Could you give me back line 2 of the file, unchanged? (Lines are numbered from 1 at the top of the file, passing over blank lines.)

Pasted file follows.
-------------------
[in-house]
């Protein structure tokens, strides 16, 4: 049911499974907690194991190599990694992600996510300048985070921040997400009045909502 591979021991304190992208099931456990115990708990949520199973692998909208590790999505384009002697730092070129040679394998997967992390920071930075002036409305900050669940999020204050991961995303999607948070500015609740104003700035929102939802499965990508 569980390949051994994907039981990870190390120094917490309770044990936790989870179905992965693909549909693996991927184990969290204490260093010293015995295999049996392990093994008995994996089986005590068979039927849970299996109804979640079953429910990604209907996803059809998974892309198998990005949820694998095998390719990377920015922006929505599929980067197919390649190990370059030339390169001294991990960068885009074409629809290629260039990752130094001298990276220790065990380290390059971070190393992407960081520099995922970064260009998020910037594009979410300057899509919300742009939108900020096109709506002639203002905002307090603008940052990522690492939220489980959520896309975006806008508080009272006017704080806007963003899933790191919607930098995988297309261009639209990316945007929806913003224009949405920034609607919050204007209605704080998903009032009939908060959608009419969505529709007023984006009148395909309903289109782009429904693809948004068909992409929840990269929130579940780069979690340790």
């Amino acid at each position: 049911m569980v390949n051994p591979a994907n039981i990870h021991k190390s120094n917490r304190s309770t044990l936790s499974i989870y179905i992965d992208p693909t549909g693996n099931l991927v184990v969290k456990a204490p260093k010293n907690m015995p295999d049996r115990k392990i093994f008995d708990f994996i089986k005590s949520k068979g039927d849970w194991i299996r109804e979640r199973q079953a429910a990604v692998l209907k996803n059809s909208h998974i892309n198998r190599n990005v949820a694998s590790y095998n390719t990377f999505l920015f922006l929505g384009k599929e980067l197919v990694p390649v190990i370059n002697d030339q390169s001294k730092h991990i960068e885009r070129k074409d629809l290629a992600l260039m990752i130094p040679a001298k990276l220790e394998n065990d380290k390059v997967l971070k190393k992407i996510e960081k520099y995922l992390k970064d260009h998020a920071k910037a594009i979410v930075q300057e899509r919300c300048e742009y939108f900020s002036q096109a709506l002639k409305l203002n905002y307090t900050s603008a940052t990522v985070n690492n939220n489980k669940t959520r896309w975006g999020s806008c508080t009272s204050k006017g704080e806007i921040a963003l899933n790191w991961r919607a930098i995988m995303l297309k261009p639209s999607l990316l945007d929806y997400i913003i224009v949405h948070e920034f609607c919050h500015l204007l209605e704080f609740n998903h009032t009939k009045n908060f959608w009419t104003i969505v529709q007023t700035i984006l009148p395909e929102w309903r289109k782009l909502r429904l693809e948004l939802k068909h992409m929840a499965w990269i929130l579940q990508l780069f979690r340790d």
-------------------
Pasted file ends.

């Protein structure tokens, strides 16, 4: 049911499974907690194991190599990694992600996510300048985070921040997400009045909502 591979021991304190992208099931456990115990708990949520199973692998909208590790999505384009002697730092070129040679394998997967992390920071930075002036409305900050669940999020204050991961995303999607948070500015609740104003700035929102939802499965990508 569980390949051994994907039981990870190390120094917490309770044990936790989870179905992965693909549909693996991927184990969290204490260093010293015995295999049996392990093994008995994996089986005590068979039927849970299996109804979640079953429910990604209907996803059809998974892309198998990005949820694998095998390719990377920015922006929505599929980067197919390649190990370059030339390169001294991990960068885009074409629809290629260039990752130094001298990276220790065990380290390059971070190393992407960081520099995922970064260009998020910037594009979410300057899509919300742009939108900020096109709506002639203002905002307090603008940052990522690492939220489980959520896309975006806008508080009272006017704080806007963003899933790191919607930098995988297309261009639209990316945007929806913003224009949405920034609607919050204007209605704080998903009032009939908060959608009419969505529709007023984006009148395909309903289109782009429904693809948004068909992409929840990269929130579940780069979690340790």